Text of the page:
a neighborhood association in

Reston, Virginia

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Wescott Woods Homeowners Association 

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Invasive Plants

By Board, Mar 24 2019 09:23PM

Invasive plants are taking hold in the spring.


The focus of this article is Japanese Stiltgrass and Lesser Celandine


Treat now with Dimension crabgrass pre-emergent to prevent the highly invasive Japanese Stiltgrass (Microstegium vimineum) from germinating and taking over in August and September.


In Wescott Woods, the invasive thrives in shady , wooded areas, and chokes out the undergrowth, before spreading to your lawns in late summer and early fall. Reston Association may assist with control, but you will find them reluctant to do so.


The pre-emergent will help to control the spread so that you can hand pull these invasives in late summer or early fall. Ideally you would pull these before the small white flowers go to seed. Once seeded, Virginia Tech says Japanese stiltgrass will continue to germinate for 5-7 years, hence the need for chemical assistance.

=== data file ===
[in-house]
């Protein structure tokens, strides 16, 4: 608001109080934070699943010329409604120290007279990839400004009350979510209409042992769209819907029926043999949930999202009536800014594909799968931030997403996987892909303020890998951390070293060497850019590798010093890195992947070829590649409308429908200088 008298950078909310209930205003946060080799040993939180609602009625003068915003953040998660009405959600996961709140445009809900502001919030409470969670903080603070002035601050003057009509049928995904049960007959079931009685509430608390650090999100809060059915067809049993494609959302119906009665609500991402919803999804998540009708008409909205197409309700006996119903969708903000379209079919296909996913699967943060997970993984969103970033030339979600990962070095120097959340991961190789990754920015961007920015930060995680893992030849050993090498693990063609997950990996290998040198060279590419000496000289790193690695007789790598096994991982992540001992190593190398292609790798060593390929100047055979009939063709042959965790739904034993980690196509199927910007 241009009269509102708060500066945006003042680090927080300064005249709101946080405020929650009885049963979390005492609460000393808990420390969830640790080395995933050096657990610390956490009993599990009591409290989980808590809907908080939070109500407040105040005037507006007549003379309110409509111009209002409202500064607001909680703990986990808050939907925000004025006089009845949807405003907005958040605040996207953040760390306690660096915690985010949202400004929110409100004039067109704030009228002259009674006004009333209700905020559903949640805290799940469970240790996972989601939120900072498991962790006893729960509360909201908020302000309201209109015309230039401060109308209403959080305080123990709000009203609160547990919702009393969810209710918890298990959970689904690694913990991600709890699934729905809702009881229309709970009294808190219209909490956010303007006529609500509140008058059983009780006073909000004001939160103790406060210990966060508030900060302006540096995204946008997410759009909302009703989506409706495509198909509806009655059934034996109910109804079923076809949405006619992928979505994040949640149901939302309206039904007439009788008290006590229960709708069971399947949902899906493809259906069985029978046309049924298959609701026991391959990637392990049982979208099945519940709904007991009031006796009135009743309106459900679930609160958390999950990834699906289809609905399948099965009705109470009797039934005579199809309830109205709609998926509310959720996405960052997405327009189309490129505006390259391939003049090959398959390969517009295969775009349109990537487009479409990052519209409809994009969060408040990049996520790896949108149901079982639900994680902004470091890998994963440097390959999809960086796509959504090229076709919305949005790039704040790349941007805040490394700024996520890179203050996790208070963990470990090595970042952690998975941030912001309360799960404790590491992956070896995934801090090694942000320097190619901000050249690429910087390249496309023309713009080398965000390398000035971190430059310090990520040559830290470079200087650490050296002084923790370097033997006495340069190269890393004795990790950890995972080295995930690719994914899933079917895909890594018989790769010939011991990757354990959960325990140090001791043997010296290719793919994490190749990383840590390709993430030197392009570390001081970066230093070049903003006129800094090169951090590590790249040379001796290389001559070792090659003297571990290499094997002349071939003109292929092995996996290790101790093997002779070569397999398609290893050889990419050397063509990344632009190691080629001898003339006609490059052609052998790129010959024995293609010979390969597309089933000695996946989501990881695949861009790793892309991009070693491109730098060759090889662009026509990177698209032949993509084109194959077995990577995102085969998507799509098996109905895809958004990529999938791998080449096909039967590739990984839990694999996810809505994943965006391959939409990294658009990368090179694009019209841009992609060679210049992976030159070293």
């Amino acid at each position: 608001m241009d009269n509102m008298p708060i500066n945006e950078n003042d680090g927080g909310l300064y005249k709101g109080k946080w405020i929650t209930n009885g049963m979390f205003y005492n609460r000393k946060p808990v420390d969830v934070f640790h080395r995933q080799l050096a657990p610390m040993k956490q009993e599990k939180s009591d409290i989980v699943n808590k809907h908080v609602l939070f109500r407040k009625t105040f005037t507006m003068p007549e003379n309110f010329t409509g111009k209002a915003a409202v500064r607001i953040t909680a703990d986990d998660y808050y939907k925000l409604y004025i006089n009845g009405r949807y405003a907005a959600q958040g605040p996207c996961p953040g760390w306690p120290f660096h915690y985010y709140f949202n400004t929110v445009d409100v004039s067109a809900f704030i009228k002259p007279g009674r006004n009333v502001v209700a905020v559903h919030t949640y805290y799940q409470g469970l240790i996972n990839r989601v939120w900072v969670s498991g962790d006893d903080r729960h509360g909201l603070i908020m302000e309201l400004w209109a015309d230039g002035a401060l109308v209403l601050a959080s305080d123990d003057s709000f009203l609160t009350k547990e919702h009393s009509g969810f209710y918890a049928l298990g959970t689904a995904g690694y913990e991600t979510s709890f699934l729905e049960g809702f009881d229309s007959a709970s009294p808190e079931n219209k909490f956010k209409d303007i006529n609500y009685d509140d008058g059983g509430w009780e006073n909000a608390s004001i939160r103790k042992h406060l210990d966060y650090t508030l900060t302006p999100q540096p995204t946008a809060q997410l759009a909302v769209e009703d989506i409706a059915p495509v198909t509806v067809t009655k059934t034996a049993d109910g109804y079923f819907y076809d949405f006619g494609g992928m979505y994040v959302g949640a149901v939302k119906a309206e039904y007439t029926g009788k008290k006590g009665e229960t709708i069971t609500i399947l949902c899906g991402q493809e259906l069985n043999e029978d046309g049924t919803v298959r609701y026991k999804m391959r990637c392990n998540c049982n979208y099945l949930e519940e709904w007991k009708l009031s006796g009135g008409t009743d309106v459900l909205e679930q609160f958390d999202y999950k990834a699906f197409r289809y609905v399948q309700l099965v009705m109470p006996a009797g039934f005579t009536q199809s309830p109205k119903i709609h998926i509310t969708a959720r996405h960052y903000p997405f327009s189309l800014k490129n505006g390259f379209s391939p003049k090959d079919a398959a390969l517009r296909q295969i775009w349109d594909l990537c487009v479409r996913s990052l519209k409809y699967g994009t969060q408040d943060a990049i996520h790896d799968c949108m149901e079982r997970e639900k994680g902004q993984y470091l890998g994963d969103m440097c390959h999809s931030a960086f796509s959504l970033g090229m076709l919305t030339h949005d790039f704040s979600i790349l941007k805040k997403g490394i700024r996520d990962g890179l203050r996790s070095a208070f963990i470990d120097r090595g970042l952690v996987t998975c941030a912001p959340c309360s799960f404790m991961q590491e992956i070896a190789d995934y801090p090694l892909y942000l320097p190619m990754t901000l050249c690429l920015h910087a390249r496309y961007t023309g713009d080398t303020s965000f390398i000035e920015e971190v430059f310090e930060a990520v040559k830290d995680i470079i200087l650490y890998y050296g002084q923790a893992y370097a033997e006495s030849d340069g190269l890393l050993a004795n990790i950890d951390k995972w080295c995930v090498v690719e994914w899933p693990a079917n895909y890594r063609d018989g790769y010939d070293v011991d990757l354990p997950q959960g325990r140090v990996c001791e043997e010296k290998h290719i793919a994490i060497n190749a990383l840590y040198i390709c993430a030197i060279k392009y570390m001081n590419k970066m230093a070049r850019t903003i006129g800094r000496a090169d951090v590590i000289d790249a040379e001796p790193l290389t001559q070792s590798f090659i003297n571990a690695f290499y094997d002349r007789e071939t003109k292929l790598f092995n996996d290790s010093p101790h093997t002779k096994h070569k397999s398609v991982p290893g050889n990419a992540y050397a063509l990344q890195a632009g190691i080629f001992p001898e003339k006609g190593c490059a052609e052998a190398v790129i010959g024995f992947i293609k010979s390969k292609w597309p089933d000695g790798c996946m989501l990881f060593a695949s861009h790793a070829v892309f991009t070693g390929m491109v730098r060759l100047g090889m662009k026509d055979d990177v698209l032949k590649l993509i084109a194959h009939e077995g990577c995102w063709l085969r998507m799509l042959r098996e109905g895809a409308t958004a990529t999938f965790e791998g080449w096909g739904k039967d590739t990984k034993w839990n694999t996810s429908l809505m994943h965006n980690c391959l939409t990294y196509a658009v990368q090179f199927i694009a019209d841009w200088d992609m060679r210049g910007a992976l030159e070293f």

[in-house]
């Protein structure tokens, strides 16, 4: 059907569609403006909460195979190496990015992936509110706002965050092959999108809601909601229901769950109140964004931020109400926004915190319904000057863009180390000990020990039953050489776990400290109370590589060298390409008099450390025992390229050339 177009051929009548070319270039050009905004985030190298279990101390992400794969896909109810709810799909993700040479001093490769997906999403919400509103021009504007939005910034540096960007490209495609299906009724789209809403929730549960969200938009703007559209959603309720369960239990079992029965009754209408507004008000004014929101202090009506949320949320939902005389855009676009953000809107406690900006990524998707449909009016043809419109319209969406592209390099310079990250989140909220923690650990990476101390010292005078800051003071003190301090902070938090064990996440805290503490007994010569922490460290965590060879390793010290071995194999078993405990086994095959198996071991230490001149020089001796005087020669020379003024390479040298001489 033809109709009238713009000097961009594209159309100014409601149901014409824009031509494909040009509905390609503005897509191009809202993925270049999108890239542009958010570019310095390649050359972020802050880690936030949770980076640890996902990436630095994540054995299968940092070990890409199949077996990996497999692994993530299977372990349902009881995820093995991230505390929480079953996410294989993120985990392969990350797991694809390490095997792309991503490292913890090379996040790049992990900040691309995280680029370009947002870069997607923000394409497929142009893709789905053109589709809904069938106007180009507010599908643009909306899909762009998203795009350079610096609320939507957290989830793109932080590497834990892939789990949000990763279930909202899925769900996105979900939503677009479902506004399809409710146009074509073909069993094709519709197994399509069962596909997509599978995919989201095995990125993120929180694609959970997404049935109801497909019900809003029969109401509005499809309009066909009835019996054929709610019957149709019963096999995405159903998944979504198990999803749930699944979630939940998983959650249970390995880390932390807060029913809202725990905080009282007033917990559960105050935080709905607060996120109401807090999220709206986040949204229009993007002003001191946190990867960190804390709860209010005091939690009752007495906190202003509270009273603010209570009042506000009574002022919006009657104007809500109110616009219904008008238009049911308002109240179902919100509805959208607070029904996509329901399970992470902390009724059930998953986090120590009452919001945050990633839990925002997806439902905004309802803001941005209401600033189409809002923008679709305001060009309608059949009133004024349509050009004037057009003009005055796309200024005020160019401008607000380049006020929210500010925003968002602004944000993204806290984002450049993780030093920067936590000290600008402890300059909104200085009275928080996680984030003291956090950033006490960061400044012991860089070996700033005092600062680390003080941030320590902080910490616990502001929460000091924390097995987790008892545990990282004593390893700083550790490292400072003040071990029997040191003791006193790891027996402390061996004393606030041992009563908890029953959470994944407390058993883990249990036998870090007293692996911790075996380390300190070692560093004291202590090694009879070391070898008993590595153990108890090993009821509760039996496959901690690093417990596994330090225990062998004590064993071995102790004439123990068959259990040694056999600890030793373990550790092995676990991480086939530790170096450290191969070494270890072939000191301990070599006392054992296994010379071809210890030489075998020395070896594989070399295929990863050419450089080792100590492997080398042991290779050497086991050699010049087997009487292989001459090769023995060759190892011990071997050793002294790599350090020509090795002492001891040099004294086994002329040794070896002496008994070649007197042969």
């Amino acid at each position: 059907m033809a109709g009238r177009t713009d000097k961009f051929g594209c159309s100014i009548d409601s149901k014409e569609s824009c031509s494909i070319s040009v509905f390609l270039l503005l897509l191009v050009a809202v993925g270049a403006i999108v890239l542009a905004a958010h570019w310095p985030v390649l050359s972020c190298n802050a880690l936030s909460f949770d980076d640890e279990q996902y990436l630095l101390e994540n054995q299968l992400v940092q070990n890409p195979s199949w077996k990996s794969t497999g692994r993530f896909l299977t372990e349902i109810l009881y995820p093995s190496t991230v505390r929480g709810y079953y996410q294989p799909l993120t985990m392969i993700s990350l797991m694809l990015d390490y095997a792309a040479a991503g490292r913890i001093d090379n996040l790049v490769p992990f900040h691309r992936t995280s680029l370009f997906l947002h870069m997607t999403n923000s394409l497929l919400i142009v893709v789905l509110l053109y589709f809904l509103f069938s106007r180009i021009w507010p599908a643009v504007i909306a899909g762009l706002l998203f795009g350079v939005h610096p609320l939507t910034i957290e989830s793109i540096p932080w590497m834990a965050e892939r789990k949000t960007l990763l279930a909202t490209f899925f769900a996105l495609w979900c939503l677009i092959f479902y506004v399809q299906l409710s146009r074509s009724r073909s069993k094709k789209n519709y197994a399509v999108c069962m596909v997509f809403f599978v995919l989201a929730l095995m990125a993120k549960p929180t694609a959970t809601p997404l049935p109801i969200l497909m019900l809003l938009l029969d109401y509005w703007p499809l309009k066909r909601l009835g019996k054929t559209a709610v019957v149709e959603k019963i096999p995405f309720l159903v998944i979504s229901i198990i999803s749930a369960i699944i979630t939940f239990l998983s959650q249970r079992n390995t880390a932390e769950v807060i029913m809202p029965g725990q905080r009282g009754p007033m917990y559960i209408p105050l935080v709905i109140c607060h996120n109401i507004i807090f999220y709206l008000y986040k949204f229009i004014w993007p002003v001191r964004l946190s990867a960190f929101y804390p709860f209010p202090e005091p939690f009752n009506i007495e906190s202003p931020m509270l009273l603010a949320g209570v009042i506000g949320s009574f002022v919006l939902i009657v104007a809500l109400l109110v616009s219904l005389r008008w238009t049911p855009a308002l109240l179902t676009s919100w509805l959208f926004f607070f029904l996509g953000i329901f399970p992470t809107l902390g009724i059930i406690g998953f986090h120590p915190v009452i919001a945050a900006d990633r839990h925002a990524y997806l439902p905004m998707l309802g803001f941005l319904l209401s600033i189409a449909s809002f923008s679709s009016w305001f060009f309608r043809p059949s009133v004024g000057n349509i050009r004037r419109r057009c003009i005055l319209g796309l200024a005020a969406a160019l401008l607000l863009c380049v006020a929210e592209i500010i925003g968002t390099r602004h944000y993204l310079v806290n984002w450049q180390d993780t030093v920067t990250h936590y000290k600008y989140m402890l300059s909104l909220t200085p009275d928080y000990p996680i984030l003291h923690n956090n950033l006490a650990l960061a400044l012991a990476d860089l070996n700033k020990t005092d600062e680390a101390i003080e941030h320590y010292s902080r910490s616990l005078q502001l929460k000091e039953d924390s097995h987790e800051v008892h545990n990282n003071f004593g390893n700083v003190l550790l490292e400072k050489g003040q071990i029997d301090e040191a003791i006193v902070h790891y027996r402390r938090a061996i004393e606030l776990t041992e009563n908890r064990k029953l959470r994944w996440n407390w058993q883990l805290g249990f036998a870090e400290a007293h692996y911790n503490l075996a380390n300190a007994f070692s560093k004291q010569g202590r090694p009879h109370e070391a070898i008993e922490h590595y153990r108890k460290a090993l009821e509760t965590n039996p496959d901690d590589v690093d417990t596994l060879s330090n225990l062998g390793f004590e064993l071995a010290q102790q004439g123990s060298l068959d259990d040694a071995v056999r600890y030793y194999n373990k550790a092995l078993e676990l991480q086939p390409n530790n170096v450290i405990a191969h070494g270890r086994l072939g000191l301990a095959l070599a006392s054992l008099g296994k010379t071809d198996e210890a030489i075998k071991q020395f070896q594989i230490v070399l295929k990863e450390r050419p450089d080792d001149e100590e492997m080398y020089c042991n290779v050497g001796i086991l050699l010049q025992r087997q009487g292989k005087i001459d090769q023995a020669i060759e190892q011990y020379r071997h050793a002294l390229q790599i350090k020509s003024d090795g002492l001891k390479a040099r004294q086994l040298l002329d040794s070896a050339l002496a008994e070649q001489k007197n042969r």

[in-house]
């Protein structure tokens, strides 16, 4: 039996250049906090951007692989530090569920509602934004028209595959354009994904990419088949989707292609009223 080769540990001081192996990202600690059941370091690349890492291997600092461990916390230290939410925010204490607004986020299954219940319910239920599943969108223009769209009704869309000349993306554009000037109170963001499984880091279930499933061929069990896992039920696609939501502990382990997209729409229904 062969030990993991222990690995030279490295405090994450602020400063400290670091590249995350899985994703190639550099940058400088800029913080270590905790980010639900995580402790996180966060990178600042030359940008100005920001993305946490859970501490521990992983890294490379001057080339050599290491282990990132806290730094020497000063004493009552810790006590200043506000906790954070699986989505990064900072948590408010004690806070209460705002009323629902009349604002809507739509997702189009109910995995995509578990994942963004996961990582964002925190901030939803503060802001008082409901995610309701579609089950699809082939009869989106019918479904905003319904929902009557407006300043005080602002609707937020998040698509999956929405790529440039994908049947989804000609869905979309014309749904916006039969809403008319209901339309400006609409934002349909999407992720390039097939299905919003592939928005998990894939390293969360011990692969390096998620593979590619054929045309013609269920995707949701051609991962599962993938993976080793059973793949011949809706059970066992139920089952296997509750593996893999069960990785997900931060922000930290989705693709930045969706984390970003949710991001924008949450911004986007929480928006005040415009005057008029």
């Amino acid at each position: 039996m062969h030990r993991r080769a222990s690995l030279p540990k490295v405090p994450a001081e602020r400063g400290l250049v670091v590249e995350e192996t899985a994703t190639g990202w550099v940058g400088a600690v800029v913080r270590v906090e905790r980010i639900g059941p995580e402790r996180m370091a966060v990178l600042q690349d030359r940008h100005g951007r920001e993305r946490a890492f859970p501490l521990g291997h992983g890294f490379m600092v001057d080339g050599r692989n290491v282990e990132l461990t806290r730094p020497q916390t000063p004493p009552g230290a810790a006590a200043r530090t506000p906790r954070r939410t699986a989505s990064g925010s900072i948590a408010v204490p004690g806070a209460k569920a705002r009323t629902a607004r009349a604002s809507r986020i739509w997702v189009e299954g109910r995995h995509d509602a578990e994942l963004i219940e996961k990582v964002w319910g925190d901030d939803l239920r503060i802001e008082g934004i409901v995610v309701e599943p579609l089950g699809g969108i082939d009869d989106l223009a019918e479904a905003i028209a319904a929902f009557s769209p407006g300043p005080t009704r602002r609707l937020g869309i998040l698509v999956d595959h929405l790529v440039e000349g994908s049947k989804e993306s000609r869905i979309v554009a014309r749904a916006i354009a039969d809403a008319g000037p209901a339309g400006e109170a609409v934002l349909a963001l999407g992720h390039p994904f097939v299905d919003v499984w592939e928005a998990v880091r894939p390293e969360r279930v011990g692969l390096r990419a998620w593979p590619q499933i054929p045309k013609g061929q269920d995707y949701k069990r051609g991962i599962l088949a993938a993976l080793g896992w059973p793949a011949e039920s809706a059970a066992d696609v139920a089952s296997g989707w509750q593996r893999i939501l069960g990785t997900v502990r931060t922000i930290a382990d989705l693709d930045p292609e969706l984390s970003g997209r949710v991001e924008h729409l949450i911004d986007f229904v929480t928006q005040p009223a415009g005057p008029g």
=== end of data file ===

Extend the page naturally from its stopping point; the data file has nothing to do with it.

Japanese stiltgrass was accidentally introduced into the U.S. state of Tennessee around 1919 as a result of being used as a packing material in shipments of porcelain from China. It has spread throughout the Southeastern US and is now found in 26 states. Removal of Microstegium can lead to recovery of native plant communities.


This invasive typically grows to heights between 40 and 100 cm (1.3 and 3.3 ft) and is capable of rooting at each node. The plant flowers in late summer and produces its seeds in the form of a caryopsis shortly thereafter.[3][4] It is quite similar to and often grows along with the native North American grass (Leersia virginica), but L. virginica lacks the distinctive silver stripe on the center of the leaf that is present on Japanese stiltgrass and also flowers one to two months earlier.


Lesser Celandine (Ficaria verna), (formerly Ranunculus ficaria L.) commonly known as lesser celandine or pilewort, is a low-growing, hairless perennial flowering plant in the buttercup family Ranunculaceae native to Europe and west Asia. It has fleshy dark green, heart-shaped leaves and distinctive flowers with bright yellow, glossy petals. It is now introduced in North America, where it is known by the common name fig buttercup and considered an invasive species.


In Wescott Woods, this invasive proliferates in seasonally wet or flooded wooded areas, and Reston Association will treat in the late winter and early spring upon request.

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